The permanent collection at Crystal Bridges was eclectic in the extreme, and introduced me to works of art that delighted and disturbed me.
David Hockney's 15 Canvas Study of the Grand Canyon dominated a passage between galleries.
At first, I thought that there could not be a more quintessentially American composition than a framed crucifix made of paper money. A closer look revealed that it was not a collage but an astonishing trompe l'oeil painting by Victor Dubreuil. Dubreuil was a 19th Century American artist, born in France, who specialized in numismatic subjects. He painted Cross of Gold in 1879. The element of visual deception made the oil painting even more richly symbolic of national hypocrisy.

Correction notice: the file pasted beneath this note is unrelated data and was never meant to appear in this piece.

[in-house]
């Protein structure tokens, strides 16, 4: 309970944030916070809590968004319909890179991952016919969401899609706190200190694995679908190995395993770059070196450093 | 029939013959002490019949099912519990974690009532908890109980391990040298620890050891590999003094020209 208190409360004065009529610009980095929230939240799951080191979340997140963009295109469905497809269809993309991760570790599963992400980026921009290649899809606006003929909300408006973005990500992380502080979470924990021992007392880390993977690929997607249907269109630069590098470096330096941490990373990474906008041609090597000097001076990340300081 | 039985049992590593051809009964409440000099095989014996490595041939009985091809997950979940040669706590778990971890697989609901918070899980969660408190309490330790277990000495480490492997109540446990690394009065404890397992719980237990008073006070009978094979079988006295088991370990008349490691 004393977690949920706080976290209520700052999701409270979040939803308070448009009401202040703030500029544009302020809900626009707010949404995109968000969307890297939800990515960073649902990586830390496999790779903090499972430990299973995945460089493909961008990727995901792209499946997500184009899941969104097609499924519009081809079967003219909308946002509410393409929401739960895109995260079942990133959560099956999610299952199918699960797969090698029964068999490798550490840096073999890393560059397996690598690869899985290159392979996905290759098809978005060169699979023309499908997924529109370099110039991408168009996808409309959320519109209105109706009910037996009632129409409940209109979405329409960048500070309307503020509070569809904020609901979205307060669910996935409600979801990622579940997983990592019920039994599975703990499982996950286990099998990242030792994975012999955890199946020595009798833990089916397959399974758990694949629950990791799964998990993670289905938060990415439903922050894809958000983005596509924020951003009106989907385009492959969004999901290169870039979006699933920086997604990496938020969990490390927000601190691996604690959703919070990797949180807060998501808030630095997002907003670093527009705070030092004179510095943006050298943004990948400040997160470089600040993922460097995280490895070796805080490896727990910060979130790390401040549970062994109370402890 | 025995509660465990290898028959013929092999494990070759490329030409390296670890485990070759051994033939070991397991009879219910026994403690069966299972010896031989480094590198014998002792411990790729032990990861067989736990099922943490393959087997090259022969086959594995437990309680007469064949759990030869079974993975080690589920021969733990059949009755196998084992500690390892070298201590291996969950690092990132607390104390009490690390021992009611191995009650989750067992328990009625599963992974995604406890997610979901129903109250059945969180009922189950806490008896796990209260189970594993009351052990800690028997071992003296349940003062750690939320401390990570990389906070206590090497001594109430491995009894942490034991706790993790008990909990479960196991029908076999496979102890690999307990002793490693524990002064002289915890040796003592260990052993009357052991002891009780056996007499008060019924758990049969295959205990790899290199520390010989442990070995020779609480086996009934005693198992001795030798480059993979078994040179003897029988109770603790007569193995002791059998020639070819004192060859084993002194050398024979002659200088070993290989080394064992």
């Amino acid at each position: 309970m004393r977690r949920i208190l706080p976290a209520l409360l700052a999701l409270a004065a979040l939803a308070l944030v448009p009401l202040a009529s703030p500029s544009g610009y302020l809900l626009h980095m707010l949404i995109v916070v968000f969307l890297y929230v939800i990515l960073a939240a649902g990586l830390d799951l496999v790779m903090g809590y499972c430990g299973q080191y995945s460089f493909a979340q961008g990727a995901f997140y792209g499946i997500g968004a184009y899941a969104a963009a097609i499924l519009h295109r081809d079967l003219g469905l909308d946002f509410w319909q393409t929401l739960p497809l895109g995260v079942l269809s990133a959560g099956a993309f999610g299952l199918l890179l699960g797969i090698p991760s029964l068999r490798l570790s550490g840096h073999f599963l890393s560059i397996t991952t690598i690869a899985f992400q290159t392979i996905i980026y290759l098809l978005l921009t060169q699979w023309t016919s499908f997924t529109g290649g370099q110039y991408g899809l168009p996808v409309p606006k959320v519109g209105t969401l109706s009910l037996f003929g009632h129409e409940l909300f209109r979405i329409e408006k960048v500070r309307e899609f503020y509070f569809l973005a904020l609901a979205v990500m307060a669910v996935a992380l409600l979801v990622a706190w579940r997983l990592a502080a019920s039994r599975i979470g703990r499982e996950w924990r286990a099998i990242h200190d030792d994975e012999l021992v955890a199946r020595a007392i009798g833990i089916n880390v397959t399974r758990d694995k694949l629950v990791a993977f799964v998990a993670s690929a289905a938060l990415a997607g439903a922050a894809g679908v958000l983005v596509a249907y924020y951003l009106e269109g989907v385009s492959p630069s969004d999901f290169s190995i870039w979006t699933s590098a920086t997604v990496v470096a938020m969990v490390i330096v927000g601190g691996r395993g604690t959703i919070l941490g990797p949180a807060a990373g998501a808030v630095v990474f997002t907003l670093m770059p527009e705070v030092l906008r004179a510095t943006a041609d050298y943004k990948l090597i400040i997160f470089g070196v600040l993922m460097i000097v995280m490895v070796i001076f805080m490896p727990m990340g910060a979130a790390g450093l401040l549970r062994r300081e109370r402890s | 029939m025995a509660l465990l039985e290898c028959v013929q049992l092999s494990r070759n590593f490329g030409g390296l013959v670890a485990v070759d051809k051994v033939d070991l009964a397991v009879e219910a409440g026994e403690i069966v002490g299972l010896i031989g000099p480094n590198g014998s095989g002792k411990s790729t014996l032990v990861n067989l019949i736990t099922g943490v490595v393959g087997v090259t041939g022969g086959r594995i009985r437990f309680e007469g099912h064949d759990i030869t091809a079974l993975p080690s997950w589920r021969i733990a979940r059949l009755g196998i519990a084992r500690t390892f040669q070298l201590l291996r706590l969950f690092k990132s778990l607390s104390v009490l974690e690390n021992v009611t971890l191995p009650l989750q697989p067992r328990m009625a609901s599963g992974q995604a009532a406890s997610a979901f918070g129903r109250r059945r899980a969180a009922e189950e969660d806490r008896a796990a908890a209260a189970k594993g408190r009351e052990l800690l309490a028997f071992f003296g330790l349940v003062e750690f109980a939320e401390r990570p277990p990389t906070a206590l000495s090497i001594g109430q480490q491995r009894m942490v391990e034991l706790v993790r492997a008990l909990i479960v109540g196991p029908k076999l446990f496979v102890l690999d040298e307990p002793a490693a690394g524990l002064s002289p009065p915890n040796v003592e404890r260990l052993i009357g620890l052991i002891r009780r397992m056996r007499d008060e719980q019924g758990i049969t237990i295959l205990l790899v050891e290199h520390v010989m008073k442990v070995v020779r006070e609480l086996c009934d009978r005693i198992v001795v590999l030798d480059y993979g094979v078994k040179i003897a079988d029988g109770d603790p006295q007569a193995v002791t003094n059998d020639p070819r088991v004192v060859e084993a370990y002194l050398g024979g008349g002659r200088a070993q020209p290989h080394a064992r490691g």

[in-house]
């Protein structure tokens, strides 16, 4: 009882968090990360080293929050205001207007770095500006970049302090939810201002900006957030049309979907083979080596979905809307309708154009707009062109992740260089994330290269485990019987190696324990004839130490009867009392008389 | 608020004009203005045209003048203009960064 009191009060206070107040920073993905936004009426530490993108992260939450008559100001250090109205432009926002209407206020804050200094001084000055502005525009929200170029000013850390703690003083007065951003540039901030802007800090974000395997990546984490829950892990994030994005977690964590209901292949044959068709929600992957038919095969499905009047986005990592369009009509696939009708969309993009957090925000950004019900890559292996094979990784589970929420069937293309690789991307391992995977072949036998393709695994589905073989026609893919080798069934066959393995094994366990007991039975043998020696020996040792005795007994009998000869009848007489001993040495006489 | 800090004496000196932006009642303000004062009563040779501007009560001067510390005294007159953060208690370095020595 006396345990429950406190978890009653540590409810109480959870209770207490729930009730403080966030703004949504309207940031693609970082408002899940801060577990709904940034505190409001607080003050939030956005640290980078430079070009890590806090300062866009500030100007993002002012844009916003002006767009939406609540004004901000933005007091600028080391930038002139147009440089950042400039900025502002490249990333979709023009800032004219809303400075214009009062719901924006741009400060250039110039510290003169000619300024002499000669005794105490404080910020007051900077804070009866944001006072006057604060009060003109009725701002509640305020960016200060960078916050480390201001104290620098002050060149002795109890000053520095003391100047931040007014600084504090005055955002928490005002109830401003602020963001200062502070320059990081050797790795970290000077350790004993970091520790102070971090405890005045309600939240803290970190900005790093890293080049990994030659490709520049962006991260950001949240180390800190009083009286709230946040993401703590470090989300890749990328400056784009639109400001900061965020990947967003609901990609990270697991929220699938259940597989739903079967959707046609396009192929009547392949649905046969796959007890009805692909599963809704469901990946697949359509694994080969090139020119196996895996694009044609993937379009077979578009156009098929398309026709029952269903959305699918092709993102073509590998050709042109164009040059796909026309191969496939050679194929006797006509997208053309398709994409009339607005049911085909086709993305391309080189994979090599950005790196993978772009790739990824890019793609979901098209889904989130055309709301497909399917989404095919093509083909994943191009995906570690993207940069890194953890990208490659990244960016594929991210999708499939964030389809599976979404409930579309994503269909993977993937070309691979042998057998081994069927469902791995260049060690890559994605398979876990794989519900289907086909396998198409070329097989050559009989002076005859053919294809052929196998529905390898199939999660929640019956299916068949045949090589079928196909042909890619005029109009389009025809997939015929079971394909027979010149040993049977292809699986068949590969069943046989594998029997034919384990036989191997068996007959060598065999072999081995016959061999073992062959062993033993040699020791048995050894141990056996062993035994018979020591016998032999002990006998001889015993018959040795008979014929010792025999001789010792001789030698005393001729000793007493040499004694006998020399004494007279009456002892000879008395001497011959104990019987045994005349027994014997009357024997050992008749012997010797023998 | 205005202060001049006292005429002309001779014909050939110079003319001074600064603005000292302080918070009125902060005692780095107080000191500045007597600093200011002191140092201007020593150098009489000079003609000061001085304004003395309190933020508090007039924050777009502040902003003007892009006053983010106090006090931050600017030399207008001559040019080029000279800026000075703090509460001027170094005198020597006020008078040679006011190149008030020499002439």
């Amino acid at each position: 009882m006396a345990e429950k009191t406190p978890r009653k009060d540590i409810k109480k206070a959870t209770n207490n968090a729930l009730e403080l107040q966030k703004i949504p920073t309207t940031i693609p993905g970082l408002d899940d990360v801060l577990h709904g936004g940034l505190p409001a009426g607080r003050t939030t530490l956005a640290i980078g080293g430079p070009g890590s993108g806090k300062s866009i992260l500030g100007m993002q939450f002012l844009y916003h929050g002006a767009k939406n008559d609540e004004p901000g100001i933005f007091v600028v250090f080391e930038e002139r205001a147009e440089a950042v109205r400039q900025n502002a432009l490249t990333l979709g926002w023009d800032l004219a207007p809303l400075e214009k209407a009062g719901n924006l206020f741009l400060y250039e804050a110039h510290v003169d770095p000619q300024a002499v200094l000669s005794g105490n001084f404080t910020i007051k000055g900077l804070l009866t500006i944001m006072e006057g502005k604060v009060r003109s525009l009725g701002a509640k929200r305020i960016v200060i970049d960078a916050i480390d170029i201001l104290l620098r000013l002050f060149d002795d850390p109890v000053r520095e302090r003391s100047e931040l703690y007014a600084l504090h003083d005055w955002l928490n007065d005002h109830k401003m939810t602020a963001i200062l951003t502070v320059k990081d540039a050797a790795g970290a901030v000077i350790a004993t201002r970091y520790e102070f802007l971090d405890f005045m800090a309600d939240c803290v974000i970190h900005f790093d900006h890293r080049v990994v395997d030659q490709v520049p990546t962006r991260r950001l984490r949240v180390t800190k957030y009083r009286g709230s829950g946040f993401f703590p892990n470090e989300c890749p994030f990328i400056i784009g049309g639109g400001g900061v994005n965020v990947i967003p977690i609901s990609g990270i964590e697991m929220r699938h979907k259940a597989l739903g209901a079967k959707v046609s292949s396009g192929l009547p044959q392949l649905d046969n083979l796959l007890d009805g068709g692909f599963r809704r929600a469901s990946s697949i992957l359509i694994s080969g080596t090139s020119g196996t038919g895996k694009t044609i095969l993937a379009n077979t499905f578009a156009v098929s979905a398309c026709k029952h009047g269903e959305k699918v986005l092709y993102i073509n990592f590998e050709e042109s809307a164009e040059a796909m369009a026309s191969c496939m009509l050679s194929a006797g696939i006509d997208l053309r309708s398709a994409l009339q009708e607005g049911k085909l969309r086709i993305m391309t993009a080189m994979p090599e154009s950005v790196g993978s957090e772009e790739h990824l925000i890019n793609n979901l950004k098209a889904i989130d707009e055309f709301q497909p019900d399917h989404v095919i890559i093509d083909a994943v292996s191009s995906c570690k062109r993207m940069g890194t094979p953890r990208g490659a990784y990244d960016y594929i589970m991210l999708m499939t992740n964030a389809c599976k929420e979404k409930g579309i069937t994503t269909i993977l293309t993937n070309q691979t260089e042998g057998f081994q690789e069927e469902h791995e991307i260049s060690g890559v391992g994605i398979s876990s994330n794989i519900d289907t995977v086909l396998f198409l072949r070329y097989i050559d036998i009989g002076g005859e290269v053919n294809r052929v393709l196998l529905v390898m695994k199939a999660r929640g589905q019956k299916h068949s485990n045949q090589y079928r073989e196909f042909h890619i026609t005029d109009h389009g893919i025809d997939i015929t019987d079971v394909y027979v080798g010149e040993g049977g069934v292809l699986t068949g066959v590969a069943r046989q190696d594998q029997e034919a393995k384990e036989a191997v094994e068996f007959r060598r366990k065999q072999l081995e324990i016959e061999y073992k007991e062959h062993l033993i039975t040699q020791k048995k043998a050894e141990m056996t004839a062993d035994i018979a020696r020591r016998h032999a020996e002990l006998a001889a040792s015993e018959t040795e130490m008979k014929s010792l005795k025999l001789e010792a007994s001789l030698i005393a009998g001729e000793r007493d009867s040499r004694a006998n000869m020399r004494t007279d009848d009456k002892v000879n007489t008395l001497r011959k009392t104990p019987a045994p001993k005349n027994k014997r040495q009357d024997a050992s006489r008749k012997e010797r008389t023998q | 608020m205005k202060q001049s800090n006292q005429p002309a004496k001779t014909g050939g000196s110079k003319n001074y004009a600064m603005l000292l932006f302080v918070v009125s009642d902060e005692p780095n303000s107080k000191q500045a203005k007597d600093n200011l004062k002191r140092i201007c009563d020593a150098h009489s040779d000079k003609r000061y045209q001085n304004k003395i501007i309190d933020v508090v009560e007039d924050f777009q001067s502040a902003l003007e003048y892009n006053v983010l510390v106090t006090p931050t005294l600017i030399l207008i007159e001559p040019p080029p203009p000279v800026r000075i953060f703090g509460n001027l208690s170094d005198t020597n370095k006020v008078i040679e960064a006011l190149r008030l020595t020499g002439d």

Hanging in the space above the staircase was Gabriel Dawe's Plexus No. 27, a work as abstract as Dubreuil's was representational. The Mexican artist used 60 miles of string to create the wing-like sculpture. It was mounted and lit beautifully. Gazing up at Plexus, I felt weightless, as if I could soar up the stairwell. And HL's photograph does it justice. I believe that it is one of the best pictures that he took during our trip.
Plexus No. 27, by Gabriel Dawe, 2014